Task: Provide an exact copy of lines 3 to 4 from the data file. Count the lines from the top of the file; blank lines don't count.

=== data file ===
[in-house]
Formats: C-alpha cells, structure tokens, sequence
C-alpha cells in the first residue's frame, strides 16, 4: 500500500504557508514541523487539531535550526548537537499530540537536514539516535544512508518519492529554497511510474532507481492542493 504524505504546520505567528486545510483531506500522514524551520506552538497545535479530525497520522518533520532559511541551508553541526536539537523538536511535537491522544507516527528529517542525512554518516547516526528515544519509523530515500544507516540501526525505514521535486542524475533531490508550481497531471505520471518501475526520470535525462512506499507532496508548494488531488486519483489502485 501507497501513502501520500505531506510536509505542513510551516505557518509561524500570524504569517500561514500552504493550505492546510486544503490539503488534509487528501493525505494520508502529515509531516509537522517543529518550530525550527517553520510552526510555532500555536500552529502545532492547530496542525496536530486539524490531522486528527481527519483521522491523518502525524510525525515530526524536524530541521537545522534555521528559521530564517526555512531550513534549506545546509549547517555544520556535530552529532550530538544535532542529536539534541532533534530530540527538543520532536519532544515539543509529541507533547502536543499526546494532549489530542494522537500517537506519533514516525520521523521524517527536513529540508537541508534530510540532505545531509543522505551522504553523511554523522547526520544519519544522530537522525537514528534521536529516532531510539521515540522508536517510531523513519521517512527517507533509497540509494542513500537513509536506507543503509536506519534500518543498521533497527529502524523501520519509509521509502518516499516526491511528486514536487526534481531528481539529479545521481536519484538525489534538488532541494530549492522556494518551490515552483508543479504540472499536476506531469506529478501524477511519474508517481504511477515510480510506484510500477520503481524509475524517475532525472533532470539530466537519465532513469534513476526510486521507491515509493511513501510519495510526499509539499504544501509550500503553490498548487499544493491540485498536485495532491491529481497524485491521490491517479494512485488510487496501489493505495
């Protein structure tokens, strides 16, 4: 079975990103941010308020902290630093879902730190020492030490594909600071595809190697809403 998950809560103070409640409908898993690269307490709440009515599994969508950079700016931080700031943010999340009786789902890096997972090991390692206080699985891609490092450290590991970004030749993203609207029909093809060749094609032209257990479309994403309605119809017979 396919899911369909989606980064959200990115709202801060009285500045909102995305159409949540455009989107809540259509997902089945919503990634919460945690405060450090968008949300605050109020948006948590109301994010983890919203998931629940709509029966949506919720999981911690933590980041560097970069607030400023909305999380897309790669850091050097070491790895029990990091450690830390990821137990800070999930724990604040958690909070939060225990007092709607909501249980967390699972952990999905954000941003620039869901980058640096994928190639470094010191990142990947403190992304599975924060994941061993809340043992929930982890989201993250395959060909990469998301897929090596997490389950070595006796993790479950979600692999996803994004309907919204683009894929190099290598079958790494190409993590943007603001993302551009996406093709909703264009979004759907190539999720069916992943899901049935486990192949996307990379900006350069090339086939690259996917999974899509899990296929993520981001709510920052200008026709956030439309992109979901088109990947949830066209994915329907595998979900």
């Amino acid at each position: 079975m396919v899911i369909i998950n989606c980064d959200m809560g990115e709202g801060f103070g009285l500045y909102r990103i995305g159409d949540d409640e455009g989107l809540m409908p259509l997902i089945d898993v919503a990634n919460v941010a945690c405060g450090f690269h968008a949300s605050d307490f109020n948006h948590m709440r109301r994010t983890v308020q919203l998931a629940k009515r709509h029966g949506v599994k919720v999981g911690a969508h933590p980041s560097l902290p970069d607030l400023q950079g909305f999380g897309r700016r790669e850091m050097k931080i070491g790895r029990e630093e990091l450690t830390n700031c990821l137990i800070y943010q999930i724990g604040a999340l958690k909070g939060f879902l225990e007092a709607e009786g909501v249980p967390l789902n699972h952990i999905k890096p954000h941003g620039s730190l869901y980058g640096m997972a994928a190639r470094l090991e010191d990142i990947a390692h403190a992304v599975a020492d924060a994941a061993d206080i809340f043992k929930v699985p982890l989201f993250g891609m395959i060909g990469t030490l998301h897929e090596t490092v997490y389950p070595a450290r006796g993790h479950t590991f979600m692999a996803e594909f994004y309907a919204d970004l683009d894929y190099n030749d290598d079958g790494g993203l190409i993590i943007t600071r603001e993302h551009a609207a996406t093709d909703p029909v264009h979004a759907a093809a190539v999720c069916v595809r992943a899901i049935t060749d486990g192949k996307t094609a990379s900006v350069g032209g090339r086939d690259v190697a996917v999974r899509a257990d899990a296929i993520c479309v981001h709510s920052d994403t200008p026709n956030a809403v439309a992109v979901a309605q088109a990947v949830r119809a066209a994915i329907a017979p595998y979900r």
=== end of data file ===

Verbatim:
C-alpha cells in the first residue's frame, strides 16, 4: 500500500504557508514541523487539531535550526548537537499530540537536514539516535544512508518519492529554497511510474532507481492542493 504524505504546520505567528486545510483531506500522514524551520506552538497545535479530525497520522518533520532559511541551508553541526536539537523538536511535537491522544507516527528529517542525512554518516547516526528515544519509523530515500544507516540501526525505514521535486542524475533531490508550481497531471505520471518501475526520470535525462512506499507532496508548494488531488486519483489502485 501507497501513502501520500505531506510536509505542513510551516505557518509561524500570524504569517500561514500552504493550505492546510486544503490539503488534509487528501493525505494520508502529515509531516509537522517543529518550530525550527517553520510552526510555532500555536500552529502545532492547530496542525496536530486539524490531522486528527481527519483521522491523518502525524510525525515530526524536524530541521537545522534555521528559521530564517526555512531550513534549506545546509549547517555544520556535530552529532550530538544535532542529536539534541532533534530530540527538543520532536519532544515539543509529541507533547502536543499526546494532549489530542494522537500517537506519533514516525520521523521524517527536513529540508537541508534530510540532505545531509543522505551522504553523511554523522547526520544519519544522530537522525537514528534521536529516532531510539521515540522508536517510531523513519521517512527517507533509497540509494542513500537513509536506507543503509536506519534500518543498521533497527529502524523501520519509509521509502518516499516526491511528486514536487526534481531528481539529479545521481536519484538525489534538488532541494530549492522556494518551490515552483508543479504540472499536476506531469506529478501524477511519474508517481504511477515510480510506484510500477520503481524509475524517475532525472533532470539530466537519465532513469534513476526510486521507491515509493511513501510519495510526499509539499504544501509550500503553490498548487499544493491540485498536485495532491491529481497524485491521490491517479494512485488510487496501489493505495
């Protein structure tokens, strides 16, 4: 079975990103941010308020902290630093879902730190020492030490594909600071595809190697809403 998950809560103070409640409908898993690269307490709440009515599994969508950079700016931080700031943010999340009786789902890096997972090991390692206080699985891609490092450290590991970004030749993203609207029909093809060749094609032209257990479309994403309605119809017979 396919899911369909989606980064959200990115709202801060009285500045909102995305159409949540455009989107809540259509997902089945919503990634919460945690405060450090968008949300605050109020948006948590109301994010983890919203998931629940709509029966949506919720999981911690933590980041560097970069607030400023909305999380897309790669850091050097070491790895029990990091450690830390990821137990800070999930724990604040958690909070939060225990007092709607909501249980967390699972952990999905954000941003620039869901980058640096994928190639470094010191990142990947403190992304599975924060994941061993809340043992929930982890989201993250395959060909990469998301897929090596997490389950070595006796993790479950979600692999996803994004309907919204683009894929190099290598079958790494190409993590943007603001993302551009996406093709909703264009979004759907190539999720069916992943899901049935486990192949996307990379900006350069090339086939690259996917999974899509899990296929993520981001709510920052200008026709956030439309992109979901088109990947949830066209994915329907595998979900």